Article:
We all have a tendency to avoid "hard" things, and those things can be hard for any number of reasons: because they're boring, because they're physically challenging, because they're intellectually challenging, because we don't really know how to do them, because they are uncomfortable, because they scare us, and the list goes on. Exercising is hard, resolving conflict is hard, telling people "no" is hard, finishing papers and projects is hard, developing a regular discipline of prayer is hard.
But isn't it true that everything we do day to day was, at one point in our lives, "hard"? When you were first learning to walk, that was hard. When you first began to read and write, that was hard. If you've ever played a sport, the first time you tried it was probably very hard. And as we grow older, the hard things never really stop coming our way--moving by yourself to a college 250 miles from home where you don't know a soul is hard. Starting a new job and learning what's expected of you there is hard. Living in a new city and establishing a new circle of friends is hard. Determining to keep living the way you know God wants you to live in a culture where that lifestyle goes against the grain is very hard.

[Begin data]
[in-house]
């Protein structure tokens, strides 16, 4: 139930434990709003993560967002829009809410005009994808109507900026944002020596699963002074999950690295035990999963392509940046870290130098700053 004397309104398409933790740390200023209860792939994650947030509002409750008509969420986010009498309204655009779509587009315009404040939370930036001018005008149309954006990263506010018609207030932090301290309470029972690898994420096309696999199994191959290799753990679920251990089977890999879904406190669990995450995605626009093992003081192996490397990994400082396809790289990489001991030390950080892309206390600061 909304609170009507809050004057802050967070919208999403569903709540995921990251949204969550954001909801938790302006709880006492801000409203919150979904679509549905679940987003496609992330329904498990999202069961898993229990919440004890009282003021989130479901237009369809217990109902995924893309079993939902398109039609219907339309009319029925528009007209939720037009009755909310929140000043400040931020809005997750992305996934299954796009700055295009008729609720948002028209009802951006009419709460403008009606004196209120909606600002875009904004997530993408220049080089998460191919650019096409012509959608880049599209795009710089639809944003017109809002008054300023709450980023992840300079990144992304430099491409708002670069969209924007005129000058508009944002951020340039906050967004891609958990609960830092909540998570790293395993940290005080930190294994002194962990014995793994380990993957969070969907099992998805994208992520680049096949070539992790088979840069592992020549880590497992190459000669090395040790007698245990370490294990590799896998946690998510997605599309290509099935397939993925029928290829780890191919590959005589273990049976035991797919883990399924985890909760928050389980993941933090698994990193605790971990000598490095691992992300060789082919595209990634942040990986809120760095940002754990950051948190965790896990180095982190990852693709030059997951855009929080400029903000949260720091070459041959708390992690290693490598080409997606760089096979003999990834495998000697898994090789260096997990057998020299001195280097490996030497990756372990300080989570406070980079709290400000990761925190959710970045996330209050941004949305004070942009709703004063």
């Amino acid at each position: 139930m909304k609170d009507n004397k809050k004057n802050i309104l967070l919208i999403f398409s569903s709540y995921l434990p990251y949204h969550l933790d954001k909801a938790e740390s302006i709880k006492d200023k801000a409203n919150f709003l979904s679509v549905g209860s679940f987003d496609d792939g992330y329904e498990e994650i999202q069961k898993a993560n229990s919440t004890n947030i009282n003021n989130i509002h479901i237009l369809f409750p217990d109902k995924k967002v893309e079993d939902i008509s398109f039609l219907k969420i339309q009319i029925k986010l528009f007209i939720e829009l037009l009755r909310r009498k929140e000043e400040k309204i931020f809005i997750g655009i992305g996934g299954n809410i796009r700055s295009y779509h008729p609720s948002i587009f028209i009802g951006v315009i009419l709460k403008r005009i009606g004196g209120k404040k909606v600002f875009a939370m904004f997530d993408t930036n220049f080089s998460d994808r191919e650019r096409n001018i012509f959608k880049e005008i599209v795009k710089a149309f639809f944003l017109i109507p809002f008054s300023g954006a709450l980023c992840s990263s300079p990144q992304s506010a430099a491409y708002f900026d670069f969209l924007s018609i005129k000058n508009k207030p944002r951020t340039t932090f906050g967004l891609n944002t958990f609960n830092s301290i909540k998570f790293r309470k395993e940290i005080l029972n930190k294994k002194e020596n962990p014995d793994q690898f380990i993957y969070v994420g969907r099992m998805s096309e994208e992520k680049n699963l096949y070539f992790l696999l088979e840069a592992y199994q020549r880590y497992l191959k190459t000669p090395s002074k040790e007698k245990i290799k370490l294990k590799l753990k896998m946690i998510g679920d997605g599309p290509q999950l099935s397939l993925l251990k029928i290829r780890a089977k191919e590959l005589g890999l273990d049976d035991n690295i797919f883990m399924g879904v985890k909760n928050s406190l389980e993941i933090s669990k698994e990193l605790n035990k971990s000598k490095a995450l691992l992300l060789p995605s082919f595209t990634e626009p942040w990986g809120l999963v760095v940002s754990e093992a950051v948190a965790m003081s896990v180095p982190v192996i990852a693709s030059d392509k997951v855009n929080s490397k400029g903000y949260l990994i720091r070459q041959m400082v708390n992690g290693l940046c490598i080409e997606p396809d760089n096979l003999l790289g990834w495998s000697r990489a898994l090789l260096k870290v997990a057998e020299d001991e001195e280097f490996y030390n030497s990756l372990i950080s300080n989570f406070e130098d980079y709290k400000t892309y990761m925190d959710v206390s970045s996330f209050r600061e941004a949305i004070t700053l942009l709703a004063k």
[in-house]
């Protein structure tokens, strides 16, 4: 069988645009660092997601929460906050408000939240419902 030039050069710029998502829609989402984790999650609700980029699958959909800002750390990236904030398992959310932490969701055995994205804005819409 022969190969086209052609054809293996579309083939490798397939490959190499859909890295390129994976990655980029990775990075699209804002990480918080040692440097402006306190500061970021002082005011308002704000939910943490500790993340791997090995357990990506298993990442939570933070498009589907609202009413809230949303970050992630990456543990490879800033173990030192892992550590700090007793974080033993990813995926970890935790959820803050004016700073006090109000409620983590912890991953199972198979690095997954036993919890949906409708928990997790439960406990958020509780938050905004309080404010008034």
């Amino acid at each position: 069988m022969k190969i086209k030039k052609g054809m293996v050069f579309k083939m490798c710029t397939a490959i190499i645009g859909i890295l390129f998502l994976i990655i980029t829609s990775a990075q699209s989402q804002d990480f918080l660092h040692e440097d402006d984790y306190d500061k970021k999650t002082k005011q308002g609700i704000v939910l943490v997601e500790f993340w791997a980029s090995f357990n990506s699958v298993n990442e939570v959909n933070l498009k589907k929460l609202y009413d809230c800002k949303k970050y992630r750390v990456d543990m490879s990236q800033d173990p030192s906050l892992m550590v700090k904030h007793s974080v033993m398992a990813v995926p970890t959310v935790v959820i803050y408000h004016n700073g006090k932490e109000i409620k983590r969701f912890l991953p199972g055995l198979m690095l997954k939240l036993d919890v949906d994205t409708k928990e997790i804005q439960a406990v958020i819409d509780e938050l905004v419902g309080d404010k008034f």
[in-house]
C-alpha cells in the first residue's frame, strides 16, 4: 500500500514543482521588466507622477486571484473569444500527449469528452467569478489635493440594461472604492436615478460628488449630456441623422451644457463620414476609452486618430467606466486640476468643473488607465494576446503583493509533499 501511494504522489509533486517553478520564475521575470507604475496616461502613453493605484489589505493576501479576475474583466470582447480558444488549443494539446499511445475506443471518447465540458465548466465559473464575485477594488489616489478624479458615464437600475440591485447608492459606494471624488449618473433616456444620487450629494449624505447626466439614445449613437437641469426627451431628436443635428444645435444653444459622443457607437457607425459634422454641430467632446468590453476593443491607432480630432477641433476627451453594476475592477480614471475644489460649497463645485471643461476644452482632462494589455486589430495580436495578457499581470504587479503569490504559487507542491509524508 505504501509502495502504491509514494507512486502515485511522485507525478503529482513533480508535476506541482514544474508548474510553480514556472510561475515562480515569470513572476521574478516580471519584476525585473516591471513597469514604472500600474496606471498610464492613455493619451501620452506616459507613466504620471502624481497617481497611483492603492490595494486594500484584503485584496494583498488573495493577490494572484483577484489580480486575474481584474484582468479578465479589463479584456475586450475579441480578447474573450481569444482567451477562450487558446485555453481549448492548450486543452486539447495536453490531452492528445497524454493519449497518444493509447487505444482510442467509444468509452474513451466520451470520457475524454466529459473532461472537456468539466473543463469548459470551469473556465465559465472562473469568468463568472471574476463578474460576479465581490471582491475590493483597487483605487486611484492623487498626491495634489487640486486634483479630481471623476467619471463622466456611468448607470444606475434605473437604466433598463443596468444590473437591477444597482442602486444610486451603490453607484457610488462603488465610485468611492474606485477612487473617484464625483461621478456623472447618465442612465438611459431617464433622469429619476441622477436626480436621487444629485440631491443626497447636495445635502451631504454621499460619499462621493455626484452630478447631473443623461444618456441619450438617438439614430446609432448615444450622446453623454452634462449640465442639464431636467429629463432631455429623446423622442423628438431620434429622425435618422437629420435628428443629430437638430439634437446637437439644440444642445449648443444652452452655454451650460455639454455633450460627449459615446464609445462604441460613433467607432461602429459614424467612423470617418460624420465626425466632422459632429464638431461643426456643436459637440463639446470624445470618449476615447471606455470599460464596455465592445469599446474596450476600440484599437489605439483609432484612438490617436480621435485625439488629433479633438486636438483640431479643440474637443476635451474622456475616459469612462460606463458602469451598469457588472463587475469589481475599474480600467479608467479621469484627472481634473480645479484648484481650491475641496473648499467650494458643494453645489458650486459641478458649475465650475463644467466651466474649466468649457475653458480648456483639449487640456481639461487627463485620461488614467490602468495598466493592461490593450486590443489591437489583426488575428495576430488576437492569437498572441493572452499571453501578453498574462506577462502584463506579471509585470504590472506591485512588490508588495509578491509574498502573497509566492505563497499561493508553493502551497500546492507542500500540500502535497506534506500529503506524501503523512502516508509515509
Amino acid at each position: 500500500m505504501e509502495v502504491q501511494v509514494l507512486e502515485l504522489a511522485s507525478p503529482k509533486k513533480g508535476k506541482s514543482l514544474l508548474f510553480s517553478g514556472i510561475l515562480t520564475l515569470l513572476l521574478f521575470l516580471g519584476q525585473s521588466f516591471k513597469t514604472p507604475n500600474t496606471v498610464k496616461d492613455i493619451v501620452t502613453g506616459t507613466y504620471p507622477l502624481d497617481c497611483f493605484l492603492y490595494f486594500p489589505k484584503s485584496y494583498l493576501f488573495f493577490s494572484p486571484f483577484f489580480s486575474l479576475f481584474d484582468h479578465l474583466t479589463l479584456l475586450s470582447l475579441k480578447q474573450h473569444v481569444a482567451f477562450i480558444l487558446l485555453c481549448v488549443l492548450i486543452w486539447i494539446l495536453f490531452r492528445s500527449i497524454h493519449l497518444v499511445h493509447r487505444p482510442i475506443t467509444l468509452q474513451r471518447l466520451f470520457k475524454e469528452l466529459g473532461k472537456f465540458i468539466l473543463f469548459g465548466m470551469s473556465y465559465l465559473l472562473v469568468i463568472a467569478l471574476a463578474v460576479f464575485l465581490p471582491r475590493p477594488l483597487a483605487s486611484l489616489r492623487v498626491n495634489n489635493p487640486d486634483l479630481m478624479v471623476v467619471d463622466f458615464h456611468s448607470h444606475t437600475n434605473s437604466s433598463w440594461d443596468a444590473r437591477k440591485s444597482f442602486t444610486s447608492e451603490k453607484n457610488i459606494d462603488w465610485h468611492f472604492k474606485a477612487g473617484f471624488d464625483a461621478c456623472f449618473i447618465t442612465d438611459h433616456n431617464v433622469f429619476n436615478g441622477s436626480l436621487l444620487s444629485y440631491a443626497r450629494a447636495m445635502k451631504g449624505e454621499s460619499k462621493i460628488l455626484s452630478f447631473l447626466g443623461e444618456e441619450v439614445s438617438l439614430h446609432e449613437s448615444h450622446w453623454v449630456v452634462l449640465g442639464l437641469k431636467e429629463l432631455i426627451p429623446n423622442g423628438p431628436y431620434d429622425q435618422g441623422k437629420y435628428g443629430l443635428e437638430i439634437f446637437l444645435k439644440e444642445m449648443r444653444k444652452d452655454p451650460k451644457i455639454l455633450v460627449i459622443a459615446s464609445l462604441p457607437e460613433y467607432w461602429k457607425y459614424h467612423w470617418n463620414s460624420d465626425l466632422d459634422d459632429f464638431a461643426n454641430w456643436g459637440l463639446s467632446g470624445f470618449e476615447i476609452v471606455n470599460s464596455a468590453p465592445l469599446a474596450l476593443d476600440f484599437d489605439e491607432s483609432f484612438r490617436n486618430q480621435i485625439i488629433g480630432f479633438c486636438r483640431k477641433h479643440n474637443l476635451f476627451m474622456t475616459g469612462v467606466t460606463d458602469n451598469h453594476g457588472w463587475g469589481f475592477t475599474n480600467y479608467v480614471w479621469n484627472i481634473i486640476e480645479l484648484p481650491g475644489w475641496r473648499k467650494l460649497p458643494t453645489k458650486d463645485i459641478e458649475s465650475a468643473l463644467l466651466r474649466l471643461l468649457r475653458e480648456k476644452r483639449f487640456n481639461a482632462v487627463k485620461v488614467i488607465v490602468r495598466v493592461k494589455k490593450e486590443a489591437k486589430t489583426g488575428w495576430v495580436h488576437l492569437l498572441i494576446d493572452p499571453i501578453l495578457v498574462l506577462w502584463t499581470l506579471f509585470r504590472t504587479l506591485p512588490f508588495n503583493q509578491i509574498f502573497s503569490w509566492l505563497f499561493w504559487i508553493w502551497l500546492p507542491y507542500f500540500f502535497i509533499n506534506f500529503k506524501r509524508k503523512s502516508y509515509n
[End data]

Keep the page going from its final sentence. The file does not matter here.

But if virtually everything we now do every day was once hard, how and when did it become easy? Driving used to be very hard for me, and it's not anymore. Reading case law used to be very hard, and I could now pretty much do it in my sleep. When did the shift happen? Hard things only become easy when we do them, over and over and over, when we push through the discomfort and fear and challenge and do it anyway, and build up our physical, emotional, intellectual, and spiritual muscle in the process. If we never do hard things, those hard things will never become easy. If we want our lives to eventually become easier, we have to do the hard things first, over and over again, until eventually, they aren't so hard anymore. Of course, some things will always be hard to a point--but the more we do even those things, the easier they become over time.
We live in a culture saturated by ease and instant gratification, and maybe our relentless pursuit of ease is exactly, paradoxically, why our lives can seem so hard. If we never do anything hard, we never develop any strength against adversity. Push through it anyway. Do it anyway.